First, you’ll need your baker’s rate per hour. If you don’t employ a baker, decide on your rate of pay. You could look at local job adverts on Indeed to see how much one should earn in your area. Divide the hourly pay by 60 so you have the rate of pay per minute.
Next, you’re going to want to work out how long it takes to make a batch. You can approximate these numbers, but a timer like this one is going to help you be really accurate here.
Multiply the time spent by the baker’s minute rate. Divide this number by the number of products made in each batch and you’ll have your labour cost. Here’s what I just said in a formula:
1) Baker's wage ÷ 60 = Pay per minute 2) Batch time x Pay per minute = Labour cost per unit Batch size
Here’s how it works in this example:
White farmhouse bread labour cost
Batch size – 24 loaves
Total time: 20 minutes
To calculate the cost:
Bakers rate @ £12 per hour 12 ÷ 60 = 0.20 per minute 20 minutes x 20p = £4.00
Then divide by the batch size:
£4.00 ÷ 24 = 17p
Labour cost to make each loaf is 17p
If you are the sole baker in your business, you might think it’s not worth charging for yourself. But this will inflate your perceived profitability and will cause issues if you later end up working 60 hours a week and find that you’re barely earning the minimum wage. Always include your working time in your product costing.
For the total production cost for your bread, add the ingredient and the labour costs:
Ingredients + Production labour = Production cost
And in the case of our white loaf example:
0.59 + 0.17 = 76
The cost of production per loaf is 76p
Service + Delivery = Supply cost
Selling or delivering your products to your customers is going to cost time and/or money. Even though you might not be leaving your house there is still a service cost that you should account for in your costing. There are two avenues you can go down to find this expense:
When selling your product in a shop or taking orders from a website or social media page there will be a cost to complete the sale.
We won't do this individually for every product so once you've spent 5 minutes to working it out once, you can use the same supply cost throughout your range.
First work out how long it takes to process the sale of a product, including:
These are labour costs without considering any material costs.
In a physical bakery, perhaps 1.5 minutes is needed per order. Using this estimate we can work out how much it costs to serve the customer by converting the hourly wage into a wage per minute and multiplying it by the time spent:
Wage per minute X Time spent = Cost of supply
If the staff wage is £10 per hour for our example:
£10.00 ÷ 60 = 16p per minute 16 x 1.5 = 24
The cost of service is 24p
And as there is no delivery service, the Total Supply Cost is also 24p
Once you have worked out this cost you can use it across the whole range of products – though charge extra for slicing or any other personalisations if you wish! If serving food to dine inside, you can add time for table service and cleaning time here too.
If you deliver the products yourself in a car or van or hire someone to do so, it is really important that it is correctly costed, or “worked out”. Here’s how I recommend you do it.
You can either cost for supply individually, or have a set fee.
The second option is best if serving large orders that are a considerable distance away. The first is preferred for local operations, so that’s what we’ll follow today. With this method as you pick up more customers in close proximity, you will naturally drive up profitability. You can then factor this price into the product price, or add an additional “delivery cost”. I’ll explain the merits of both in a moment.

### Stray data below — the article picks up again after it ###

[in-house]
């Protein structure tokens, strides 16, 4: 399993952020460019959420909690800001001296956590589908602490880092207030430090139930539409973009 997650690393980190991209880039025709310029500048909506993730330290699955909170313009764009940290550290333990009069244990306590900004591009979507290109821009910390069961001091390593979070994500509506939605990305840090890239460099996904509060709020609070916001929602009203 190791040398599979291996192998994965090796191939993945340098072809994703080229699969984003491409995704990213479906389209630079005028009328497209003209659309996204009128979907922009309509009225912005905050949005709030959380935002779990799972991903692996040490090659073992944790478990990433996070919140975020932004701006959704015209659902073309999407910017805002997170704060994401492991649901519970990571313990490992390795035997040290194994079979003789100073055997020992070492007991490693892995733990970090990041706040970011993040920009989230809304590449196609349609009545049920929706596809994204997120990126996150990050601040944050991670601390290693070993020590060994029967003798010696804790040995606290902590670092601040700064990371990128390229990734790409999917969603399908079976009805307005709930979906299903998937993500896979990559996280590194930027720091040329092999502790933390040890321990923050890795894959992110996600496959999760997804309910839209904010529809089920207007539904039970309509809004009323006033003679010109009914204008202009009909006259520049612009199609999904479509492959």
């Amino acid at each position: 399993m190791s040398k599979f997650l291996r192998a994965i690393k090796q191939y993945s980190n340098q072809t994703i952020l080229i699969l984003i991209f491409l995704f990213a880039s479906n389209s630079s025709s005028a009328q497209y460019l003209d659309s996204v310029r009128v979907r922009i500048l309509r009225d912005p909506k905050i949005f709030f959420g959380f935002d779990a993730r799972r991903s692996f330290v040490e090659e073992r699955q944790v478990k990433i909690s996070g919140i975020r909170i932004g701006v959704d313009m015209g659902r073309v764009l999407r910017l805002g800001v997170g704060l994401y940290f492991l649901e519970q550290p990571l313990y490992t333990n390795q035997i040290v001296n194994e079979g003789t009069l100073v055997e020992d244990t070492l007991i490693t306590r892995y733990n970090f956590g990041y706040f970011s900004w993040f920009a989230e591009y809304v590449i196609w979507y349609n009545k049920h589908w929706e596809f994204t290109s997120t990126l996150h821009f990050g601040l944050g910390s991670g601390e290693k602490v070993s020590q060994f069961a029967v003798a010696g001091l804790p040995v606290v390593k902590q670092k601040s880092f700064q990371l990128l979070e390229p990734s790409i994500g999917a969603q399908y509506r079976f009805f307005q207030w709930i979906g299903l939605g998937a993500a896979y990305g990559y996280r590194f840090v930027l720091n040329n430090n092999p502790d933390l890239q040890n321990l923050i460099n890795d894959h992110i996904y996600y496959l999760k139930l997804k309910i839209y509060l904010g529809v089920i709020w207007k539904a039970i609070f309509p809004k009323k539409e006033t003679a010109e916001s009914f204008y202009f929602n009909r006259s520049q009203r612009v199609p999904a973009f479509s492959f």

Daily costs: Driver rate p/h x time = Driver cost Mileage rate x distance = Mileage cost Per customer: Driver cost + Mileage cost = Average distribution cost Number of customers
Let’s calculate the driver’s cost first:
In this example, let's say 10 drops take 2 hours in a 15 mile round trip. Drivers rate @ £12 per hour 12 x 2 = 24
The national mileage rate in the UK for 2022 is 45p, in the US it is 58c. Check on your government’s website if you’re not in either of these countries.
Mileage expense: 45p per mile
Mileage: 0.45 x 15 = 6.75
Add the driver cost and the mileage expense:
Something is wrong here 12 + 4.5 = 16.5?
Making a total daily cost of £16.50
Divided by 8 drops:
16.5 ÷ 8 = 2.06
The cost per delivery is £2.06
You are able to spread your delivery costs across your product’s price or have a set delivery fee that you add to each order. If you sell mainly to consumers, distributing the delivery fee into your product pricing can make you look quite expensive. So if you are selling small quantities and worried about looking greedy with high prices I suggest that you add a delivery fee on each sale that’s delivered. It shows transparency to the customer and can also encourage people to spend more too. You can also choose to offer a “spend x for free delivery” promotion to encourage larger sales.
If you are selling larger quantities, including the delivery cost in the price of your product can seem more appealing. It’s also easier for businesses to do their taxes when there is only one rate so it’s expected that delivery is not a separate charge in the commercial world (for local suppliers anyway). Bigger clients will probably want a better deal as economies of scale produce better profitability margins. It is best to not just listen to me though, do a bit of research into your ideal customers and understand how similar suppliers charge for delivery.
Take your distribution cost and divide it by your average order size. For example, if the distribution cost shown above is shared between an average order of 6 loaves:
2.06 ÷ 8 = 0.34
The cost of distributing a loaf is 34p
Returning back to the formula I shared earlier:
Service + Distribution = Supply Cost
We already worked out our total supply cost for our “Selling in a bakery example” being 24p.